Speaker at safety summit supports guns for teachers
CHARLESTON, W.Va. -- An advocate of arming teachers and eliminating violent video games, movies and television shows is the featured speaker at an upcoming school safety summit in Charleston.
Lt. Col. Dave Grossman, a retired U.S. Army Ranger and former psychology professor at the U.S. Military Academy, headlines the school safety summit being organized by U.S. Attorney Booth Goodwin's office.
The event, scheduled for 9 a.m. Feb. 6 at the Culture Center, is to encourage educators and law enforcement officials to talk about preventing and preparing for school violence.
The summit follows calls for more school safety in the wake of the recent mass murder of 20 elementary students and six teachers at a school in Connecticut.
"The tragedy last month at Sandy Hook Elementary was heartbreaking, and it's still very much on all our minds," Goodwin said in a news release.
"This summit is a chance to develop specific steps that we can take, right now, at the local level, to prevent school violence and to be as prepared as possible."
For Grossman, author of the book "On Killing: The Psychological Cost of Learning to Kill in War and Society," that preparation includes arming educators and keeping violent media away from children.
In several interviews by national media outlets following the Sandy Hook massacre, Grossman blamed the repetitive messages that violent video games, movies and television send to children. He likened the results to the "Pavlov's Dogs" experiment: ring a bell the same time a dog is fed. After a while, the dog will drool at the sound of the bell.
"We have millions of kids at a gut-basic level: human death and suffering is the same as their popcorn, their candy bar, their girlfriend's perfume, their soda. And what do they do when somebody dies in a horrible way on the screen? They cheer and they laugh," Grossman told conservative media personality Glenn Beck Jan. 3 on Beck's show "The Blaze TV."
"They are not just desensitized. They have been taught to associate reward and pleasure with human death and suffering from their youngest days," he continued.
Video games provide students a way to train to kill people, Grossman said. It's the only new factor in the past few decades that could have produced an increase in school killings, he argues.
The impact of that media on special education students is especially pronounced, Grossman told Lou Dobbs in a Dec. 18 interview on Fox Business. He said special education teachers repeatedly have told him their students are horribly influenced by violent video games.
"The video games are addictive, they're seductive, they create sleep deprivation, and sleep deprivation is a major factor in mental illness, depression and suicide," Grossman told Dobbs. "The video games are a major factor in our suicides."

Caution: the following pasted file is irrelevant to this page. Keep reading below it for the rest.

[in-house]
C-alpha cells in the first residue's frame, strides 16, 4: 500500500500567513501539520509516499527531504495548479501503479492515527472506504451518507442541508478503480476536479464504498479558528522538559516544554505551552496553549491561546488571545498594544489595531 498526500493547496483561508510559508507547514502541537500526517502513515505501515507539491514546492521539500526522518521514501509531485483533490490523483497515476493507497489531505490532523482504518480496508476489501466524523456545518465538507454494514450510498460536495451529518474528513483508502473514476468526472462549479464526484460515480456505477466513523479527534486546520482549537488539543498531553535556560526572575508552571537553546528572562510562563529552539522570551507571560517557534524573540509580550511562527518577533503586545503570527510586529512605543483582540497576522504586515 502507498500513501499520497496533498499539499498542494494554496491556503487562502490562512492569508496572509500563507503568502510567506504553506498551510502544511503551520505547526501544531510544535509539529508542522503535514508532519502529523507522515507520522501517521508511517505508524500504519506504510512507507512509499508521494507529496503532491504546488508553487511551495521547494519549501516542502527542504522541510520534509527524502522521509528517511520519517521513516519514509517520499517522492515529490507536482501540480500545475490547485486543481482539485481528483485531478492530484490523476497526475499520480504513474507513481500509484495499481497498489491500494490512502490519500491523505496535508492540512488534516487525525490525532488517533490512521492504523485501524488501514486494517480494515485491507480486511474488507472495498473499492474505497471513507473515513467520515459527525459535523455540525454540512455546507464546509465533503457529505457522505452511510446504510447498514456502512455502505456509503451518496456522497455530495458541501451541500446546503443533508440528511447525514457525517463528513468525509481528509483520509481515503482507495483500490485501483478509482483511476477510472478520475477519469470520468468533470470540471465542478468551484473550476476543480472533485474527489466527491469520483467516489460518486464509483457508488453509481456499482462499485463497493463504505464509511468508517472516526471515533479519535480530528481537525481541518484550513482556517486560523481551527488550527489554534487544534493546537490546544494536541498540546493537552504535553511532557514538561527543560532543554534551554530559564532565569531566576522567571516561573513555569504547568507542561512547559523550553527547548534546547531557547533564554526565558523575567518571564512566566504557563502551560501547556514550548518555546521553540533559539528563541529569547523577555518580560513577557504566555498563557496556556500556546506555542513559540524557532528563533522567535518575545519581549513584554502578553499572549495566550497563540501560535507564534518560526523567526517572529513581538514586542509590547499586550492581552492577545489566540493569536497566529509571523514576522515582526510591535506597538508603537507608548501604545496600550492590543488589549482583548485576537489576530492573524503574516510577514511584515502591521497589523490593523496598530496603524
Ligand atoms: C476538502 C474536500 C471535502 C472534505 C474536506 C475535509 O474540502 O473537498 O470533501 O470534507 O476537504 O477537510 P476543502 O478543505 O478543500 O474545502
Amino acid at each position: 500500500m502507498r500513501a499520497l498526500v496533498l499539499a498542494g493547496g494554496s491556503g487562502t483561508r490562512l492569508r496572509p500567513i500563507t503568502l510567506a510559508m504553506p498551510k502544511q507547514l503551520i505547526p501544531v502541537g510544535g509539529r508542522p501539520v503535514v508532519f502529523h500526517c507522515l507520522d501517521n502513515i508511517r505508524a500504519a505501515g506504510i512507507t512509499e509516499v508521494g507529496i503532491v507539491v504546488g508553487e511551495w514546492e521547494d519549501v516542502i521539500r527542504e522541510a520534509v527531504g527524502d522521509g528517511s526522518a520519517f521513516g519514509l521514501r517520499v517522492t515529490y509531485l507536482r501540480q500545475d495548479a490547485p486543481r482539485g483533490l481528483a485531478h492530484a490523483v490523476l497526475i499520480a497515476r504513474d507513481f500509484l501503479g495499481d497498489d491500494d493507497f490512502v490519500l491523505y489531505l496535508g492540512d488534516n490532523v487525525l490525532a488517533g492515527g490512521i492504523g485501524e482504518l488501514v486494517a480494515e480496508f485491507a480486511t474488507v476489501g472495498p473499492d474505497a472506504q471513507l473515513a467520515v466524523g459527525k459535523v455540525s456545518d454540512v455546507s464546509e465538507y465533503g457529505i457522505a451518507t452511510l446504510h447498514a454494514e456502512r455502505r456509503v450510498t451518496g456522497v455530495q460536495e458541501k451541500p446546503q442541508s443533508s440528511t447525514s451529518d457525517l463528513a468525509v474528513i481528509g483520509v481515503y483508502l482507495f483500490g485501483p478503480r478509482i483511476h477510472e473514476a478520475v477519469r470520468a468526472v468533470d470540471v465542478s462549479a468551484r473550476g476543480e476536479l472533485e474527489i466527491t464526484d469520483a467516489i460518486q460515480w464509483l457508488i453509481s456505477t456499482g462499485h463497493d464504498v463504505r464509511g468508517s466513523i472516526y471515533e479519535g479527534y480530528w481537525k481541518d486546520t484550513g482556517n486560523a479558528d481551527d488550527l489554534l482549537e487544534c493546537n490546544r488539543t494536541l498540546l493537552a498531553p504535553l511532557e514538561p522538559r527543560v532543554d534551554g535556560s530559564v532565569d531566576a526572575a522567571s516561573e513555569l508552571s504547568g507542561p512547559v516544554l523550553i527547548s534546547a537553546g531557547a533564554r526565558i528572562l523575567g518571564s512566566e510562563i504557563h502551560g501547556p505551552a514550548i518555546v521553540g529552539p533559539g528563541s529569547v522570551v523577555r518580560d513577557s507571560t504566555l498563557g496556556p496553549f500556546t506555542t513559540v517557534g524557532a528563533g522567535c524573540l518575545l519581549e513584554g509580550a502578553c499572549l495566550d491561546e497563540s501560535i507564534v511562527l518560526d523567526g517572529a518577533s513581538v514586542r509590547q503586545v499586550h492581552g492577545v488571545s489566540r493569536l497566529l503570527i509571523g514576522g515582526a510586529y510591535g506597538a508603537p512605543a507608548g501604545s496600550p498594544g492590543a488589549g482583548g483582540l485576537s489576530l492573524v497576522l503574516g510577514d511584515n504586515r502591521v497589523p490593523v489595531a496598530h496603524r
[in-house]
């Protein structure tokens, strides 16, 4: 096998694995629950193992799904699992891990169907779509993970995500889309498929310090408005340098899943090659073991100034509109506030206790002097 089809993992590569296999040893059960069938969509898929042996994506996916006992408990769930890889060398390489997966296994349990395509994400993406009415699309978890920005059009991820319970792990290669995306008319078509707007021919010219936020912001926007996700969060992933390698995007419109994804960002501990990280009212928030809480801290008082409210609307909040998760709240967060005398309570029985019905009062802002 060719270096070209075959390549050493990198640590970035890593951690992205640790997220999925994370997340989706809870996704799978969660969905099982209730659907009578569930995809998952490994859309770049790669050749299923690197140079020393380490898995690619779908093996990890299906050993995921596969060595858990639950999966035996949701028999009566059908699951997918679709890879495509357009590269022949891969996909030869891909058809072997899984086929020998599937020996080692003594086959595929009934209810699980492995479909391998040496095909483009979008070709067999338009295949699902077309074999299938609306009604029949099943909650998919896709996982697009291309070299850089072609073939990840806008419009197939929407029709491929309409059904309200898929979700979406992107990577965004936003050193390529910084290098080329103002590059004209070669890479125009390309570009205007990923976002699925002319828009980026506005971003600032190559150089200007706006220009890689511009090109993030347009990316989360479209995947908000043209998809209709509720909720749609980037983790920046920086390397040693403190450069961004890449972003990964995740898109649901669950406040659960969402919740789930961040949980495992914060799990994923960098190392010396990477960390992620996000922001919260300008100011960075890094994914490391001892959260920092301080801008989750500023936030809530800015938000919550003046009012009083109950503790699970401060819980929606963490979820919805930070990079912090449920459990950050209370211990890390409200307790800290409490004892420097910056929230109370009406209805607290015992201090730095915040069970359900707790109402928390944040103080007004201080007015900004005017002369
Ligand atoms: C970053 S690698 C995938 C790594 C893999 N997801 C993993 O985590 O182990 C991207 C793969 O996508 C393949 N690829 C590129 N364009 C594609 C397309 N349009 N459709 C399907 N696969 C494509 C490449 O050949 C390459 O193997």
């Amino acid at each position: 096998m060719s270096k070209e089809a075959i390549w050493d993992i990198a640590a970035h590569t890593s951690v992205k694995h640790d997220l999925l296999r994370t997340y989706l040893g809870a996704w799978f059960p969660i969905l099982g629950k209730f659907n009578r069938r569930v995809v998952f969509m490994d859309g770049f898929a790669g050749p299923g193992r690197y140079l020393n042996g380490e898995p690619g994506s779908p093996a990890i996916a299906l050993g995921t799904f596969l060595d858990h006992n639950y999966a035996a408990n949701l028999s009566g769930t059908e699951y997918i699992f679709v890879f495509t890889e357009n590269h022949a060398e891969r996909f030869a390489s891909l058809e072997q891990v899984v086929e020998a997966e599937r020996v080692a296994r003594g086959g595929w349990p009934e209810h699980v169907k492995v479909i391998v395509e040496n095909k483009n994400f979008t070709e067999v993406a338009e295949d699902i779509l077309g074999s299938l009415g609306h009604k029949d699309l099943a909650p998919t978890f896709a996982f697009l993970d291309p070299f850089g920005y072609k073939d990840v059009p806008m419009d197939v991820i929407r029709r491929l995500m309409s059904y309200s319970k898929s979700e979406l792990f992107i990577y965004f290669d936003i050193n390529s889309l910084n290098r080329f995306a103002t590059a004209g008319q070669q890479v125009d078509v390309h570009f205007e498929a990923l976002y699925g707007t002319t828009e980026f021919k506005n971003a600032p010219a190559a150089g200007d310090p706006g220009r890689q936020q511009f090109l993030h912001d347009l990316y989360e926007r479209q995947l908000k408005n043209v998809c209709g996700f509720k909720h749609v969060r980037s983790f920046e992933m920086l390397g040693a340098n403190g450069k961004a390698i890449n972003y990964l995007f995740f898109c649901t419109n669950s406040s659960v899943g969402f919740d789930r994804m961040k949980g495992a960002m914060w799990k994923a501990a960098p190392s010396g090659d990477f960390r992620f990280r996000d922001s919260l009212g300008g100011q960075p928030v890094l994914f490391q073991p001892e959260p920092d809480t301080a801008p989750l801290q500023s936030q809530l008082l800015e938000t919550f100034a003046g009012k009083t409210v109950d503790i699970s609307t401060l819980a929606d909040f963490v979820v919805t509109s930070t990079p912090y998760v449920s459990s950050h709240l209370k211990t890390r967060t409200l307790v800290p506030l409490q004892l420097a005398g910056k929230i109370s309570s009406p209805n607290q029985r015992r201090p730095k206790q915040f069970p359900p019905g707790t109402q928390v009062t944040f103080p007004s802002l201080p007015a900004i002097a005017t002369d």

The elimination of violent video games and similar media would reduce school violence and violence in general, Grossman believes. In the meantime, the best way to prevent a school shooting is to have people armed with guns in schools, he told Beck.
In a statement emailed by a spokesperson, Goodwin said his staff has heard previous presentations from Gross and was satisfied with the results.
"He is a talented speaker who can facilitate an informed and productive discussion of this issue's many facets. There are few who can equal his credentials as an expert on mass violence and, in particular, on school violence," Goodwin said in the statement.
Local educators have questioned arming teachers. Kanawha County Board of Education President Pete Thaw said he would be against it, as did Putnam County Superintendent Chuck Hatfield. New State Superintendent Jim Phares said school violence is about more than gun control, but he also questioned "how many guns do you need?"
Phares is also a speaker at the school safety summit, according to a news release from Goodwin's office.
Starting at 9 a.m., the summit will also include panel discussions.
There are three different topics for each of the afternoon panels. One will consider identifying and addressing potentially violent situations. Planning by school and law enforcement officials in the case of an emergency is the topic of another panel.
The third looks at the perspective of students, teachers, counselors, law enforcement and school officials in regard to handling an emergency.
Mark Manchin, director of the state School Building Authority, is one panel speaker. Officials from the state Department of Education, Department of Military Affairs and Public Safety and the State Police will also take part in the panels.
Other agencies partnering in the event include the state Division of Justice and Community Services, the state Center for Professional Development and Cabell County Schools.
Anyone is allowed to attend but should register at www.wvsafeschools.org.